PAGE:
Nicaragua names police chief sanctioned by US over crackdown
Aug. 23, 2018
MANAGUA, Nicaragua (AP) — Nicaragua on Thursday named as its National Police director a high-ranking officer sanctioned by the United States for alleged abuses against protesters opposed to President Daniel Ortega's government.
New police chief Francisco Diaz, who is also related to Ortega through the marriage of their children, replaces Aminta Granera, who months earlier left the top police job. An announcement in the government's official Gazette said Diaz assumes the post Sept. 5.
At least 317 people have been killed since April in protests demanding Ortega leave office, with most of the deaths blamed on security forces or armed, allied civilians, according to local and international rights groups.
On July 5, the U.S. State Department announced that Diaz was being sanctioned under the Magnitsky Act for what it called "serious human rights abuse against the people of Nicaragua" during the crackdown by police under his command.
Ortega has accused protesters of attempting a coup against him and vowed to serve out the rest of his term, which ends in 2021. Vice President and first lady Rosario Murillo has called the demonstrators "terrorists."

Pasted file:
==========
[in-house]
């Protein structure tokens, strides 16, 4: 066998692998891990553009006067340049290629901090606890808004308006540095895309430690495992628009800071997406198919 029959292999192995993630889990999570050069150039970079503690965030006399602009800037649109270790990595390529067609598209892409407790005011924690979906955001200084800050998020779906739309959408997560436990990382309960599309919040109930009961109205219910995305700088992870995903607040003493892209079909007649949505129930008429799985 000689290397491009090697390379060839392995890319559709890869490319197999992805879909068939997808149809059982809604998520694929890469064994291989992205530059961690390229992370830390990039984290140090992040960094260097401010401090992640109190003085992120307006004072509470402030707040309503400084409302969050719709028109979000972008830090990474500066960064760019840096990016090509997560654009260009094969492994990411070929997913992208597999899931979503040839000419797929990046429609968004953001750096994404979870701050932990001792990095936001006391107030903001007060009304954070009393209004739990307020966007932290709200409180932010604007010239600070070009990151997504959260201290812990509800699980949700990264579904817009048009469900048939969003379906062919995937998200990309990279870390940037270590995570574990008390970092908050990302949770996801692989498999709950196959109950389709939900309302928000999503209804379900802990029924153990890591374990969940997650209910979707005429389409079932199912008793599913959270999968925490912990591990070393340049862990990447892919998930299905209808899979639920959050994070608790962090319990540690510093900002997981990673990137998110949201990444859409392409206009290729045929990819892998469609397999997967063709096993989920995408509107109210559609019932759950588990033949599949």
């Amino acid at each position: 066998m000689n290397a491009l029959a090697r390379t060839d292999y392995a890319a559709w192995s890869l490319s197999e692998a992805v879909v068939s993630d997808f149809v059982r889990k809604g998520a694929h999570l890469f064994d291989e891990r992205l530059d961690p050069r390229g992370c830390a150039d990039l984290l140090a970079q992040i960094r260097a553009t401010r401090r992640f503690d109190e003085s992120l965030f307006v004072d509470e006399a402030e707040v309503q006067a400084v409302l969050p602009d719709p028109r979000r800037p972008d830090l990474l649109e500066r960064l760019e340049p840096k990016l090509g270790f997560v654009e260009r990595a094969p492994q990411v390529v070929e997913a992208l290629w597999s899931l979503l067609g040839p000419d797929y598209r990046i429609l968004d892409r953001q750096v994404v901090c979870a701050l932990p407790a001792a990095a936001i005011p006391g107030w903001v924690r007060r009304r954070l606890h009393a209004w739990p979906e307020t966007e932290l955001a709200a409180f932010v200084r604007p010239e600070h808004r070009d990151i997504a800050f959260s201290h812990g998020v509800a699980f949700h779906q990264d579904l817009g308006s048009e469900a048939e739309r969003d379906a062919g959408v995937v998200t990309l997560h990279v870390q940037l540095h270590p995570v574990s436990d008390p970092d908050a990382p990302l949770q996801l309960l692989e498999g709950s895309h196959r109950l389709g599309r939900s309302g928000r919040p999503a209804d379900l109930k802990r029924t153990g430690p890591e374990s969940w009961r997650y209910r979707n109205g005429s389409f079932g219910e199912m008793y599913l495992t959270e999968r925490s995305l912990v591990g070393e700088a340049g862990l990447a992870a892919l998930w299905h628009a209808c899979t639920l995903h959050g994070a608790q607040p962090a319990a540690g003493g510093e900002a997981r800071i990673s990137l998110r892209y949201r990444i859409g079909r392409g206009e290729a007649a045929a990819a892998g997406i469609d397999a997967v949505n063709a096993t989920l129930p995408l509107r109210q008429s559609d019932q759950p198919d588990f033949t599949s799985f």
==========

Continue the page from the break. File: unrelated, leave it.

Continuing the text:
Several other Nicaraguan officials have also been sanctioned under the Magnitsky Act for alleged rights abuses or corruption.
Also Thursday, Carlos Pastora, general manager of Channel 10 TV, said in a statement that a media boss from the government-aligned Channel 8 was sent to his studios and tried to install himself in the same job there and get involved in editorial decisions.
"They want to force me to hire a journalist from Channel 8 who comes to see and regulate the news broadcasts," Pastora said in the letter addressed to the human rights commissioner of Honduras. Pastora is Honduran.
He added that he tried to return to Honduras due to the situation but was not allowed to.
Nicaraguan authorities say he is under investigation for possible money laundering.
Channel 10 is owned by Mexican businessman Remigio Angel Gonzalez, considered an associate of Ortega. U.S. lawmakers have called for Magnitsky sanctions against him as well.